Not long ago, we were able to produce a decent POV video, driving around the downtown core of Hamilton, Ontario, Canada. Although there are numerous buildings and landmarks in the downtown area, we picked seven that seemed to stand out the most for the size, history or popularity. Along with a description, we also provide the time in the YouTube video where that structure is first seen. The video can be seen below.
Hamilton, Ontario Downtown Video
The following video is a POV view, driving around the downtown of Hamilton, Ontario. If you like what you see, please give it a ‘thumb’s up in YouTube. If you love what you see, we’d be so grateful if you shared with friends and family!
7 Hamilton Ontario Downtown Landmarks
Landmark Place is the tallest building in downtown Hamilton, although that title may be given away in the near future. Completed in 1974, the skyscraper is 127 metres or 417 feet in height and contains 43 floors. The structure is located at 100 Main Street East, at the corner of Main and Catherine.
Originally, Landmark Place was called the Century 21 Building. Original plans included a rooftop heliport and a revolving rooftop restaurant.
First seen on the right, starting at 4:06.
Located at 100 King Street West, this skyscraper was completed in 1973. The building is 103 metres or 338 feet in height and contains 26 floors. Although now known officially as 100 King Street West Building, the Stelco Tower name persists with locals.
First seen on the right, starting at 7:37
Known as Hamilton’s first skyscraper. The Pigott Building is located at 36 James Street South and was completed in 1929. The building stands 64 metres or 210 feet in height with 18 floors. The structure was build by Pigott Construction Company and is designated under the Ontario Heritage Act.
First seen on the left, starting at 3:29
First Place Hamilton
Certainly not the most beautiful or historically significant building in downtown Hamilton but one of the largest. First Place Hamilton is located at the corner of King Street and Wellington Street and was at the eastern extent of our drive. Completed in 1976, this mixed use (residential, office, commercial) building is 78 metres or 256 feet in height with 25 floors. This building is located on the site of the First United Church which burned down in 1969.
First seen on the left, starting at 4:56
Royal Connaught Hotel
Located at the corner of King Street and John Street, the Royal Connaught Hotel was opened in 1916 and contains 13 floors. The structure was built by Harry Frost of Buffalo, New York, probably better known for his Frost Fence company.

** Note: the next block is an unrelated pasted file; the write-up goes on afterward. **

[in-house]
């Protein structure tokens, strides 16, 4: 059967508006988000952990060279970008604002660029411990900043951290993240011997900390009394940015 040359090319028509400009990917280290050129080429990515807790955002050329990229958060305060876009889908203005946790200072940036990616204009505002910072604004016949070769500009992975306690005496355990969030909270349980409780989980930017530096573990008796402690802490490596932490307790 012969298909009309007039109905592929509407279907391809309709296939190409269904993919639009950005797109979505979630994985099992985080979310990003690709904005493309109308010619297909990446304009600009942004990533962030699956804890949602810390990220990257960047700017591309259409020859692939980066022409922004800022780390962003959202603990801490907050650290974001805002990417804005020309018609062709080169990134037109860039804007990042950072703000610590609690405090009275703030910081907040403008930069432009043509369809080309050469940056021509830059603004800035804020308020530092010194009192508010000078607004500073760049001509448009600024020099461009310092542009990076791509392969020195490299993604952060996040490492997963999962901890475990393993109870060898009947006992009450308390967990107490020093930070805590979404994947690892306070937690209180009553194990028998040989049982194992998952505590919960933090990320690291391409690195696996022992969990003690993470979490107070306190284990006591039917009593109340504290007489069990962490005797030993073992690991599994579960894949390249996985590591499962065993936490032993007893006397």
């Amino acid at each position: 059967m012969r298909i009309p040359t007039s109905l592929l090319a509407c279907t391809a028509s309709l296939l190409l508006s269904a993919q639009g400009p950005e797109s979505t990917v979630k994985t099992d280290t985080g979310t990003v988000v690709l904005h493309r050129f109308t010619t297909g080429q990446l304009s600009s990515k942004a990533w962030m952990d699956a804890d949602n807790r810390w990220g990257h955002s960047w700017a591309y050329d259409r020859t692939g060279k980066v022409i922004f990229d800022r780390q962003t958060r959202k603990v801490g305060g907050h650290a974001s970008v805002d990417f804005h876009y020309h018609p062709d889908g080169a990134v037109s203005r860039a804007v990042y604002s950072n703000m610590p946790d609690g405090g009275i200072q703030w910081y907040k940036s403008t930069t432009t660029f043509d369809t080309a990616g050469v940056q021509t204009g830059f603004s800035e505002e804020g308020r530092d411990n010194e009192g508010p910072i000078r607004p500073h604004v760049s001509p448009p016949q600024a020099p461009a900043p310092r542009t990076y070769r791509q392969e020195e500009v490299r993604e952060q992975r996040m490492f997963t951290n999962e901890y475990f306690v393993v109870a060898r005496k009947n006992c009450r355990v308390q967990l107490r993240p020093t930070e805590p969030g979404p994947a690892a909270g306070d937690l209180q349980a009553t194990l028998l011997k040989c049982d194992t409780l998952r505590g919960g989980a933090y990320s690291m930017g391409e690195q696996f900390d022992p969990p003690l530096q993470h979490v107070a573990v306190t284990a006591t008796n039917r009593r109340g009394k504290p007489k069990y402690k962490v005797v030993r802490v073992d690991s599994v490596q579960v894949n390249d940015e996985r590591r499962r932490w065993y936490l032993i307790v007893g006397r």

This building is earmarked in National Hockey League history. Prior to the 1922-23 season, the NHL’s governor’s meeting was held in the hotel each season. This is the hotel where visiting NHL teams would stay when playing against the long defunct Hamilton Tigers.
Through the years, the hotel has been owned by a handful of groups, including United Hotels Company, Sheraton Hotels and Howard Johnson Hotels. In 2008, the proposed 100 story Connaught Towers project was to grow out of the building but was cancelled. It is currently being renovated and converted into condominiums.
First seen on the left, starting at 6:58
Hamilton City Hall
This building, located at 71 Main Street West, opened in 1960. The eight story building was designated as a heritage structure by the Hamilton City Council in 2005. The structure went through renovations that lasted from 2008 to 2010.
First seen on the right, starting at 3:12
FirstOntario Centre opened in 1985 as Copps Coliseum. The venue was expected to house a NHL franchise but that never happened. Located at 101 York Boulevard, the arena holds up to 17,383 for hockey. The current tenants are the Hamilton Bulldogs of the Ontario Hockey League. Previous tenants include the Hamilton Steelhawks and Dukes of Hamilton of the OHL, along with the Canucks and Bulldogs of the American Hockey League.
This venue replaced the Barton Street Arena that was located just a short distance away on Barton Street. That arena, also known as the Hamilton Forum, was built in 1910 and torn down in 1977. At it’s peak, the seating capacity was 4,500. That venue was home to the Hamilton Tigers of the NHL, along with the Tiger Cubs, Red Wings and Fincups of the OHL.
First seen on the right, starting at 8:44
Hamilton, Ontario, Canada is located at the western tip of Lake Ontario, not far from the Niagara River and the Welland Canal. The city was incorporated on June 9, 1846 and now has a population just under 540,000. This makes it the tenth most populated city in Canada. In the metro area, there are nearly 800,000 residents.
The city is located just 70 kilometres from downtown Toronto and 104 kilometres from downtown Buffalo, New York. This is the birthplace of actor / comedians Martin Short and Eugene Levy. Major sports teams include the Hamilton Tiger Cats of the Canadian Football League (CFL) and the Hamilton Bulldogs of the Ontario Hockey League (OHL).